Churchill residents finally held the party they’ve been awaiting for more than a year Nov. 1, when the Northern Manitoba town celebrated the first train to roll into town since flooding suspended service on the Hudson Bay Railway (HBR) in June 2017.
The train arrived in the Hudson Bay port town Oct. 31, exactly two months after a deal for former owners OmniTrax to sell the rail line and port to the Arctic Gateway group was announced.
Prime Minister Justin Trudeau, who was in Churchill to announce nearly $4 million of economic development funding for projects and organizations in Northern Manitoba, said that regular passenger and freight rail service is expected to resume by the end of November.
“I know that things haven’t been easy for the past year and a half for the members of the community. You all know too well the kind of far-reaching consequences this has had on your community,” said Trudeau, whose Liberal government committed $117 million for the purchase and repair of the HBR as well as the Churchill marine tank farm and the Port of Churchill, which were also owned by OmniTrax since 1997. “Our government was determined to restore land access to Churchill. We know that nobody is more vested in the future of this rail and this port than the people who live here. The rail line is now partly owned by the community. This has been a model of community empowerment and economic development for others to follow.”
Trudeau also praised the efforts of the Arctic Gateway group to restore rail access.
“They were more than up to the task,” said Trudeau, adding that the people of Churchill had seen firsthand the effects of climate change. He said Manitobans would be receiving an average of $339 per year for a family of four to help them cope with the costs of Canada beginning to tax carbon emissions in 2019. Remote communities like Churchill will receive a 10 per cent top-up to this climate action incentive.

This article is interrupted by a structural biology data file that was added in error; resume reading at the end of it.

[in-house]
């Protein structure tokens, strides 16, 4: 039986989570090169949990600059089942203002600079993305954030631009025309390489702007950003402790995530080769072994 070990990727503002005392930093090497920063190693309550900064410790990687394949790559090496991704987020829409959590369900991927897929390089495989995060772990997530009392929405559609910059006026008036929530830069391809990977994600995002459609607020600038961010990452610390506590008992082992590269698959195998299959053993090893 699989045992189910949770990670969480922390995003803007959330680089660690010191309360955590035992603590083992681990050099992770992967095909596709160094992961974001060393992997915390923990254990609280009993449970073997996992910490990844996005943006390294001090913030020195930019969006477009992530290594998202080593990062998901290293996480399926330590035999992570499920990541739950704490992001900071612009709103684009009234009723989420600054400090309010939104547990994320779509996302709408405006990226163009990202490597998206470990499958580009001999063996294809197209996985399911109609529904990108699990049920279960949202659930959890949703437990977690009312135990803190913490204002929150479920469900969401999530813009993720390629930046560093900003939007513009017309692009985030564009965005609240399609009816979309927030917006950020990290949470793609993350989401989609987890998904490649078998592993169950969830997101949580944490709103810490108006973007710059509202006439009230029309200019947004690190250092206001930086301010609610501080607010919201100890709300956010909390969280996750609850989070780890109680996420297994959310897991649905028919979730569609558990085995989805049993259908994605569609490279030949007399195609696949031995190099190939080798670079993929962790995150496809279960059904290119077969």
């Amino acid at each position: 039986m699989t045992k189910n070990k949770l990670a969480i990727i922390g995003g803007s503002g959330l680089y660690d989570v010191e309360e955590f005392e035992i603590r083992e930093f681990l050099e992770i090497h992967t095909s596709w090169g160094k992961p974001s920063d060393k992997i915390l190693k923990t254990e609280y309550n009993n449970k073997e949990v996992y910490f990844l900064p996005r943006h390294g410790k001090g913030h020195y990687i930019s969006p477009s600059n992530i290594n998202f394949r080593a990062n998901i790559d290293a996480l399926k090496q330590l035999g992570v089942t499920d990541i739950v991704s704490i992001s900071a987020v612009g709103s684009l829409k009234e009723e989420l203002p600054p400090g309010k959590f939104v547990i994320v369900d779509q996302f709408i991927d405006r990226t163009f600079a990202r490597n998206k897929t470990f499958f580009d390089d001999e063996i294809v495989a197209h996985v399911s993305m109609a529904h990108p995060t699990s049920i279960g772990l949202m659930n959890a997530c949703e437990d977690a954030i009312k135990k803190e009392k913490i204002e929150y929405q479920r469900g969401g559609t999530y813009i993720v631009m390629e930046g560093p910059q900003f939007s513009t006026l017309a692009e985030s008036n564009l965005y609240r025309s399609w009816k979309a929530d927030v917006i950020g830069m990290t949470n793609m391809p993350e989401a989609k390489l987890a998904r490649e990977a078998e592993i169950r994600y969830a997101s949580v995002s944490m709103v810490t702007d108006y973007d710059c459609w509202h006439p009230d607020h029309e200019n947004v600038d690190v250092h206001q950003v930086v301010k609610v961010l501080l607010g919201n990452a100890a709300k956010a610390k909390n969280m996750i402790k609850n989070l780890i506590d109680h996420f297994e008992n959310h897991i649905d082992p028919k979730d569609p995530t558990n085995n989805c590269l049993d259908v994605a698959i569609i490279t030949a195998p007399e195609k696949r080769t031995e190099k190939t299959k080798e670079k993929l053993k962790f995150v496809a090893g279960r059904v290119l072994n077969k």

“Everybody knows the challenges our community’s faced lately but our community was resilient,” said Churchill Mayor Michael Spence. “We knew that once we got through this we would be positioned for a greater future, not just for us but for Canada’s north. The infrastructure was not just built for Churchill, it was built for Canada, it was built for Canada’s North, let’s not forget that. We would not be here today without the strong support of the government of Canada. They have a bigger picture vision of Canada’s North. The prime minister called me over a year ago and made a commitment to our community. Your government has delivered.”
The deal to acquire the railway and port, which involves private companies, Churchill and First nations as partners, was also praised by Assembly of Manitoba Chiefs Grand Chief Arlen Dumas, who first began trying to acquire HBR and the port from OmniTrax when he was chief of Mathias Colomb Cree Nation.
“It is the people of the north who have come together historically to provide for ourselves and this is another example of how our commitment our tenacity and our refusal to accept no provides for success,” Dumas said. “It is through the sheer will of the people of the north coming together in such a positive way that has allowed us to be here today.”
Arctic Gateway CEO Murad Al-Katib said crews had repaired 29 washouts in 30 days in order to enable a train to travel to Churchill and that he believed this would be the start of a brighter future.
“We believe through this investment we can, along with our partners … generate substantial economic prosperity for the Arctic region and Canada by building export and import activity through Canada and North America’s only rail-linked deep sea Arctic port, the Arctic Gateway,” he said. “The rail line and the port have been dramatically under-utilized by the previous owners.”
The federal government also announced $3.8 million in economic development for projects and organizations in Northern Manitoba through the Churchill Regional Economic Development fund.
“We’re looking forward to continuing to utilize the fund to help the dreams of local entrepreneurs become a reality, and to help them capitalize on the opportunities that will arise as Churchill’s access to the world is expanded through Arctic Gateway,” said Community Futures Manitoba and Community Future Saskatchewan executive director Jason Denbow.
Approved projects from the CRED fund to date total more than $4.6 million and include mould and asbestos removal and heavy equipment operator training in Churchill, as well as about $300,000 for the Boreal Discovery Centre sturgeon habitat and planned Wolf Centre of Excellence in Thompson.